David Gibbs Profile
David Gibbs Profi le
0 Por Fe SSnoi Al CAer Adn ACTvi Tei S: Grad student , book editor,Web editor, librarian
1 Born & lived: Ohio , Alabama, North Carolina, Boston, Paris, New York, San Francisco, Los Angeles, DC , USA
2 Head of Collection Development & Preservation George Mason University , Fairfax, VA • , USA
Part of the Library and Information Science Commons Recommended Citation
Follow this and additional works at: http://docs.lib.purdue.edu/atg
Getting Faculty into the Fight: The Battle
Against High Textbook Costs
by Ann Agee (Academic Liaison Librarian, San Jose State University) <>
and Christina Mune (Academic Liaison Librarian, San Jose State University) <>
“For one semester to save money, I didn’t buy the textbooks necessary for
the class... I didn’t have enough money to buy textbooks, so my GPA dropped
drastically from a 3.4 to a 2.9.”
This quote from a San Jose State university
(SJSu) student in 2012 underlies the situation
facing many students across the country as
textbook costs continue to rise at three times
the rate of overall consumer prices.1 The quote
also epitomizes the motivation behind the
Affordable Learning Solutions (ALS) initiative.
This California State university ( CSu) system
initiative promotes the adoption of low-cost and
free classroom materials by faculty across the
23 CSu campuses. Its goal: to lower the cost
of a college education for students.
For faculty, there are many challenges to
replacing traditional, commercially-published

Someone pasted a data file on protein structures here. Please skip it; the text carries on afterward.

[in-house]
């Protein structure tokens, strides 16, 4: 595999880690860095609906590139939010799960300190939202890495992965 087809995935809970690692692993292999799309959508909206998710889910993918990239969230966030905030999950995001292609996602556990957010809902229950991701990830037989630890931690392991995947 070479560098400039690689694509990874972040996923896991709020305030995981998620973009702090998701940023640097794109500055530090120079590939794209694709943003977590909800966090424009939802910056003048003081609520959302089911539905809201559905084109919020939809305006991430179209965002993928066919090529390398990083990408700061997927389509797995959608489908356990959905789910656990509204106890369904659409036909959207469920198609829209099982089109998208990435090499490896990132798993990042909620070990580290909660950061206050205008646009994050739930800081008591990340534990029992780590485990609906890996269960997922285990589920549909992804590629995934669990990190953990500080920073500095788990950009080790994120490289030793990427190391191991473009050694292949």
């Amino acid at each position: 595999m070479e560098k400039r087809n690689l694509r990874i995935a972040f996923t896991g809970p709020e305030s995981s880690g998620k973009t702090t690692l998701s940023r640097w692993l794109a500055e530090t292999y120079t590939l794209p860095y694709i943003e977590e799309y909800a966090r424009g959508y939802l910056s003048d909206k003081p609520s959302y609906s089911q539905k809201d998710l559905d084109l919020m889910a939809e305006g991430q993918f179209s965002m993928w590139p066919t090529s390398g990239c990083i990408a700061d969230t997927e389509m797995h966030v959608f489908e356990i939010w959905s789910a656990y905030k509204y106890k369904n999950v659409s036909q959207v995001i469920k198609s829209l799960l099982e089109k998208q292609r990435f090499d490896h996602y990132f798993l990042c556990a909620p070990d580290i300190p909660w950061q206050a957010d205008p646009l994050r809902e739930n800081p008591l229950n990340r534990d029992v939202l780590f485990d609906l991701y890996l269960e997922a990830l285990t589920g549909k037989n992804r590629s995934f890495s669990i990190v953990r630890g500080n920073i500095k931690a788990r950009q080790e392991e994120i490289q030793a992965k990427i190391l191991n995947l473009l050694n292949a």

textbooks with alternative learning materials.
This change requires not just swapping out a
book but redesigning syllabi, modifying lesson
plans, recreating assessments, and rewriting
lecture notes. Faculty can also lose access to
the timesaving supplements that frequently
come with a textbook, such as test banks,
instructor’s manuals, PowerPoint presentations,
and prepared lecture notes.
There are additional barriers to making this
change, especially when using open educational
resources (OER), teaching and learning
materials that are freely available online. The absence
of an easy, centralized way to find OER and a
lack of quality control for these learning objects
can make locating an appropriate resource
time-consuming and frustrating. Once an OER
is found, technical problems can arise if it is not
compatible with the devices students are using.
Self-authored materials are an alternative to
OER but demand even more of a faculty
member’s time to create. Library materials, another
alternative, still require the time necessary to
research and compile them for classroom use.
These were the obstacles we needed to
overcome when ALS was rolled out at SJSu
in 2012. At SJSu, and many other CSu cam
puses, the ALS initiative is coordinated by
librarians, professionals committed to providing
equal access to information. To kick off the
campaign on the SJSu campus, an ALS Fair
was held with speakers from the Education
division of Apple, Flat World Knowledge,
and Open.Michigan, the university of